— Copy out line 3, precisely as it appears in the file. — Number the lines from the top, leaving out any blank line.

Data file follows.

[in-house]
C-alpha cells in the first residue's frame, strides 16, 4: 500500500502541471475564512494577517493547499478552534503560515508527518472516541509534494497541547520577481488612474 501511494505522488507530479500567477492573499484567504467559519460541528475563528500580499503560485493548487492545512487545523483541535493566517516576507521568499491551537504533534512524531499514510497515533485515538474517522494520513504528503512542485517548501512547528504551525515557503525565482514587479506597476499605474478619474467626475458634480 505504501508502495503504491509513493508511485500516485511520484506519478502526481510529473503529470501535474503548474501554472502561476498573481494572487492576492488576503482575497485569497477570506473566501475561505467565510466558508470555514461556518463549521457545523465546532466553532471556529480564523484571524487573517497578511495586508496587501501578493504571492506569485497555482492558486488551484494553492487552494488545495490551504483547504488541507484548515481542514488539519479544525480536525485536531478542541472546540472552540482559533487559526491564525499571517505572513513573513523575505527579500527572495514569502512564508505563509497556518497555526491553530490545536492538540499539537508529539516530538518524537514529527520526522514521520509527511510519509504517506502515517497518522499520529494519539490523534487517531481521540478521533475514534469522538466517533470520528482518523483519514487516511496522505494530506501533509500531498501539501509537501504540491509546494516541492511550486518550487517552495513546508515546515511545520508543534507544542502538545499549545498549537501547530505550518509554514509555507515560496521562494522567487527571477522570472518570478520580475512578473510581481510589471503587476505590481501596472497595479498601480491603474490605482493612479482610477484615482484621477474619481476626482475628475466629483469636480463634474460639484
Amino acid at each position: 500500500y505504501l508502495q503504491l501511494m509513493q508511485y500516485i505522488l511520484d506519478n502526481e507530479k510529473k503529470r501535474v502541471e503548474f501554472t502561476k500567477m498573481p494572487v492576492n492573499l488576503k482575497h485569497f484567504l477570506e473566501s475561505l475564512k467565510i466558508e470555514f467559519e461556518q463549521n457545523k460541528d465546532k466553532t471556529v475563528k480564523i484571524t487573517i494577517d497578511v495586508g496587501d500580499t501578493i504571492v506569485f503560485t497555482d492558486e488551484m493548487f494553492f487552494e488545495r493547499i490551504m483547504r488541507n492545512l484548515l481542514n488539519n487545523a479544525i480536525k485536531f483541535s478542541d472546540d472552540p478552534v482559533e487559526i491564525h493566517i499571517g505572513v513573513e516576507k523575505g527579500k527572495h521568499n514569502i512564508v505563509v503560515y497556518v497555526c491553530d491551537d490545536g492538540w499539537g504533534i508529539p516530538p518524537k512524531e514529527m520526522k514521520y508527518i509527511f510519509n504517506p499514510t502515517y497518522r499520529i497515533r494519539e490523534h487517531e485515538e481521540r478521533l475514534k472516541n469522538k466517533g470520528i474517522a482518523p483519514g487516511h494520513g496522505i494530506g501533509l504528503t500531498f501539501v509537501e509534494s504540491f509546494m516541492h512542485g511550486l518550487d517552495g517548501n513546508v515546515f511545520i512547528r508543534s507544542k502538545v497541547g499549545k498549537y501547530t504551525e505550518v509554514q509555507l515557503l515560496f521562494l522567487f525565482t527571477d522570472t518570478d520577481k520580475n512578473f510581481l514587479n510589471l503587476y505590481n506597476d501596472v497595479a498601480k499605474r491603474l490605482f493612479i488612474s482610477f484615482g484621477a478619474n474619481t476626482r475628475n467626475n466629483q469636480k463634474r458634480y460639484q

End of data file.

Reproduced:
Amino acid at each position: 500500500y505504501l508502495q503504491l501511494m509513493q508511485y500516485i505522488l511520484d506519478n502526481e507530479k510529473k503529470r501535474v502541471e503548474f501554472t502561476k500567477m498573481p494572487v492576492n492573499l488576503k482575497h485569497f484567504l477570506e473566501s475561505l475564512k467565510i466558508e470555514f467559519e461556518q463549521n457545523k460541528d465546532k466553532t471556529v475563528k480564523i484571524t487573517i494577517d497578511v495586508g496587501d500580499t501578493i504571492v506569485f503560485t497555482d492558486e488551484m493548487f494553492f487552494e488545495r493547499i490551504m483547504r488541507n492545512l484548515l481542514n488539519n487545523a479544525i480536525k485536531f483541535s478542541d472546540d472552540p478552534v482559533e487559526i491564525h493566517i499571517g505572513v513573513e516576507k523575505g527579500k527572495h521568499n514569502i512564508v505563509v503560515y497556518v497555526c491553530d491551537d490545536g492538540w499539537g504533534i508529539p516530538p518524537k512524531e514529527m520526522k514521520y508527518i509527511f510519509n504517506p499514510t502515517y497518522r499520529i497515533r494519539e490523534h487517531e485515538e481521540r478521533l475514534k472516541n469522538k466517533g470520528i474517522a482518523p483519514g487516511h494520513g496522505i494530506g501533509l504528503t500531498f501539501v509537501e509534494s504540491f509546494m516541492h512542485g511550486l518550487d517552495g517548501n513546508v515546515f511545520i512547528r508543534s507544542k502538545v497541547g499549545k498549537y501547530t504551525e505550518v509554514q509555507l515557503l515560496f521562494l522567487f525565482t527571477d522570472t518570478d520577481k520580475n512578473f510581481l514587479n510589471l503587476y505590481n506597476d501596472v497595479a498601480k499605474r491603474l490605482f493612479i488612474s482610477f484615482g484621477a478619474n474619481t476626482r475628475n467626475n466629483q469636480k463634474r458634480y460639484q